Russian President Vladimir Putin’s ban on many food imports in retaliation for Western sanctions has taught his country to feed itself, and that's helped keep inflation down.
Cut off from delicacies ranging from French brie and camembert to Norwegian salmon since August 2014, local companies have stepped in with their own production. Russians have eaten it up, with consumption of foreign produce now nearly at historical lows, according to ACRA, a rating company.
In value terms, imports now account for as little as 22 percent of food sales, down from 34 percent at the start of 2014, ACRA said in a report. Even when inflation peaked near 17 percent in March 2015, the effect of the ban contributed only 1.6 percentage point to that reading, it estimates.
The share of imported cheese on the domestic market was at 23 percent in the first quarter of 2016, down from 49 percent two years earlier, while pork dropped to 8.5 percent from 18 percent, according to ACRA. With inflation slipping in July to the slowest in more than two years, the embargo’s effect on prices was zero, it said.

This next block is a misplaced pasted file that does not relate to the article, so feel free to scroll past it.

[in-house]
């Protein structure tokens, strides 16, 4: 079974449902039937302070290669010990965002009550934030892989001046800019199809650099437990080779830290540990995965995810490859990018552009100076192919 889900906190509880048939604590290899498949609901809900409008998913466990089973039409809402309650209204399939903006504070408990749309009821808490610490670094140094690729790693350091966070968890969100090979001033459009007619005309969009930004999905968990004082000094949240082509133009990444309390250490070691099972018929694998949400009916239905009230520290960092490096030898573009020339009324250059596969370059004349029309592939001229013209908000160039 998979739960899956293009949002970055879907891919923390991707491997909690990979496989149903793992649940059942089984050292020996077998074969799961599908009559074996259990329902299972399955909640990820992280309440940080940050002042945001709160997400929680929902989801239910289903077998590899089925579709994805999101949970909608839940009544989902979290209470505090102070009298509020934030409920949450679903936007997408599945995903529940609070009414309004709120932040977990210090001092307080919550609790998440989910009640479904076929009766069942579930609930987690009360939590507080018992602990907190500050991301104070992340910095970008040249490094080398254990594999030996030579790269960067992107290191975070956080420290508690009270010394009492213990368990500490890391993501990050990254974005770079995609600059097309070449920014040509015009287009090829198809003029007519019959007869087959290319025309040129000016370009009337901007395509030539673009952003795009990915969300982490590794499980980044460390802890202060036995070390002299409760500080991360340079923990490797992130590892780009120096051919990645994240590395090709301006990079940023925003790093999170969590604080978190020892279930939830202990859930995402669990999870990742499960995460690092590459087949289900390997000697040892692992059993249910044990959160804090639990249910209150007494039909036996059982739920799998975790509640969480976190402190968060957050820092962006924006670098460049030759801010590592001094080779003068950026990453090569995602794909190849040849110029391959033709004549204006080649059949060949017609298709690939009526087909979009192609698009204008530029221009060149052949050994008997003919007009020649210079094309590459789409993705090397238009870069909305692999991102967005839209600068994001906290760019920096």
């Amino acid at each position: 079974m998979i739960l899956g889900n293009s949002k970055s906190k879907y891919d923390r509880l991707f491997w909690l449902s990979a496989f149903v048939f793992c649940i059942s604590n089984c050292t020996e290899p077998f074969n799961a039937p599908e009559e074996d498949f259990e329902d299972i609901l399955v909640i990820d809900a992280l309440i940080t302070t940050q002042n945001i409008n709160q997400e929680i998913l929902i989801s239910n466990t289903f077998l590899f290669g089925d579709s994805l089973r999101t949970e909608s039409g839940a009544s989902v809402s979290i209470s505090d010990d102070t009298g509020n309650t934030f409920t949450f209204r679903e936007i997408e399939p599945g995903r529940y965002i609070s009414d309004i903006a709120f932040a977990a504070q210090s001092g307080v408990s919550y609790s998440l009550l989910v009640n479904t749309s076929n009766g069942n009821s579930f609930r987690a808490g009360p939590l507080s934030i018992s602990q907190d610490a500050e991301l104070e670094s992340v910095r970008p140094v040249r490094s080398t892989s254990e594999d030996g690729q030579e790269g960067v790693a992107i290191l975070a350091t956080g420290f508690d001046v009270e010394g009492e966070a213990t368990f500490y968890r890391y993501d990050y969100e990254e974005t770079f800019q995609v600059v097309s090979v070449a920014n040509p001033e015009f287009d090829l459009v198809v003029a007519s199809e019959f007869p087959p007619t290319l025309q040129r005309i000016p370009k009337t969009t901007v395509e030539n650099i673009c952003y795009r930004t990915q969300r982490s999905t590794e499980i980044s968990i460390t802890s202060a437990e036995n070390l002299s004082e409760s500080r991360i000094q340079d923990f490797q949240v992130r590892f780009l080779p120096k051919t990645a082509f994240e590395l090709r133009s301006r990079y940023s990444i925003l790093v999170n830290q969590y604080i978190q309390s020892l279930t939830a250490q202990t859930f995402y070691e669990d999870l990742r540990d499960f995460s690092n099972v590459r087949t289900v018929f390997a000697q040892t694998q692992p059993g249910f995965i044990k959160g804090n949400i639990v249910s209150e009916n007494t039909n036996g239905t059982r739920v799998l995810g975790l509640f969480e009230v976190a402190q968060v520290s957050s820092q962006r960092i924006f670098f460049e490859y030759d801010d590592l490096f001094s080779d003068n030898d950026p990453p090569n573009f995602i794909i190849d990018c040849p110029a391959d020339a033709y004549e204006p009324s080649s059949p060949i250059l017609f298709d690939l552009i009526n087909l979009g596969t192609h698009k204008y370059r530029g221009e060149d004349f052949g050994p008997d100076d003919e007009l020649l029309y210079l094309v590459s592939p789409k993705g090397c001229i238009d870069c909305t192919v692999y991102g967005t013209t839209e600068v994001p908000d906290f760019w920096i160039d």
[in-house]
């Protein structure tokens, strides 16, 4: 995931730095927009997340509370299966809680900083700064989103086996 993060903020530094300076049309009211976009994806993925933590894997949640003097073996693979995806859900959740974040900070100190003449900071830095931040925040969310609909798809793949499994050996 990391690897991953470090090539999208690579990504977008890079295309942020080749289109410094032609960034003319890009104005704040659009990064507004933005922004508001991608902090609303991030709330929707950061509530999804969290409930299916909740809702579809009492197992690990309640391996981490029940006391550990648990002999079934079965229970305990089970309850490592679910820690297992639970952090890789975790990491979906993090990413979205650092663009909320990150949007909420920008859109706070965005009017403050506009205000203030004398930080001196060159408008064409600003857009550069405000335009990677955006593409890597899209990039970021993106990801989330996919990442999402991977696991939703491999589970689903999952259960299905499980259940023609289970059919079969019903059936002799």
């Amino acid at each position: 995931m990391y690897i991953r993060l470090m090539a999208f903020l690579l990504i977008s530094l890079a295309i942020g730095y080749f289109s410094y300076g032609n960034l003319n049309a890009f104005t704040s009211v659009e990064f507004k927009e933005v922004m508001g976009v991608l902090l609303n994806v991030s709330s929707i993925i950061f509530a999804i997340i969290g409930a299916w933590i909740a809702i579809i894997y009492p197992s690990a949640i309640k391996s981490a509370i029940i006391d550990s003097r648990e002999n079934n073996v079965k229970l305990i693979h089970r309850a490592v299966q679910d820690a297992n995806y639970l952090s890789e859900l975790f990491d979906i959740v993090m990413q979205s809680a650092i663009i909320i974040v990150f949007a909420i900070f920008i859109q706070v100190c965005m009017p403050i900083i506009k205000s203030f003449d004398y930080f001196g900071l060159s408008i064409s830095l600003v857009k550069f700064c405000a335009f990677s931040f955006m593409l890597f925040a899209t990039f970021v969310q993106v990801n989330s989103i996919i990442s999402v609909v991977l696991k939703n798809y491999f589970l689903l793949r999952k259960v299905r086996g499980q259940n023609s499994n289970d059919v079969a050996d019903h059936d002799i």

After Putin collided with the West over Ukraine in 2014, Russia went on a self-sufficiency crash-course.
What that’s meant is a pivot toward policies aimed at making goods or services domestically that were previously produced abroad. While benefiting agriculture in particular - whose share in economic output last year rose to 4.4 percent, the highest since 2003 - it’s also a positive for the central bank. Annual inflation has slowed this year, though it's still at 7.2 percent.
“Maintenance of the embargo and the decline in the share of food imports -- all things being equal -- make inflation in Russia more steady and dependent on domestic monetary factors and the rate policy of the Bank of Russia,” said Dmitry Kulikov, a senior analyst at ACRA.